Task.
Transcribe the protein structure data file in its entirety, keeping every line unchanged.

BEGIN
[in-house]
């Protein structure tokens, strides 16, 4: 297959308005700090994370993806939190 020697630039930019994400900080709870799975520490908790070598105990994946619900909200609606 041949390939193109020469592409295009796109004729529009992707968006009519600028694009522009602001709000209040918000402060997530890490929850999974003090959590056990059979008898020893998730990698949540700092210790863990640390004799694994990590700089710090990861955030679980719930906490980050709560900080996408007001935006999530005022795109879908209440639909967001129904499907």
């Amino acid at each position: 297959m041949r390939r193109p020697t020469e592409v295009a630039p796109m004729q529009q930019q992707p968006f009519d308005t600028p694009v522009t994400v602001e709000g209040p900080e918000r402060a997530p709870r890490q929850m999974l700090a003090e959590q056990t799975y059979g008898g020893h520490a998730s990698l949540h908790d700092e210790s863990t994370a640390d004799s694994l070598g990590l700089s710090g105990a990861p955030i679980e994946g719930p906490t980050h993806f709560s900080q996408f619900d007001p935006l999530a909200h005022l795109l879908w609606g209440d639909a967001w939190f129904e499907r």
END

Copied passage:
[in-house]
């Protein structure tokens, strides 16, 4: 297959308005700090994370993806939190 020697630039930019994400900080709870799975520490908790070598105990994946619900909200609606 041949390939193109020469592409295009796109004729529009992707968006009519600028694009522009602001709000209040918000402060997530890490929850999974003090959590056990059979008898020893998730990698949540700092210790863990640390004799694994990590700089710090990861955030679980719930906490980050709560900080996408007001935006999530005022795109879908209440639909967001129904499907």
């Amino acid at each position: 297959m041949r390939r193109p020697t020469e592409v295009a630039p796109m004729q529009q930019q992707p968006f009519d308005t600028p694009v522009t994400v602001e709000g209040p900080e918000r402060a997530p709870r890490q929850m999974l700090a003090e959590q056990t799975y059979g008898g020893h520490a998730s990698l949540h908790d700092e210790s863990t994370a640390d004799s694994l070598g990590l700089s710090g105990a990861p955030i679980e994946g719930p906490t980050h993806f709560s900080q996408f619900d007001p935006l999530a909200h005022l795109l879908w609606g209440d639909a967001w939190f129904e499907r």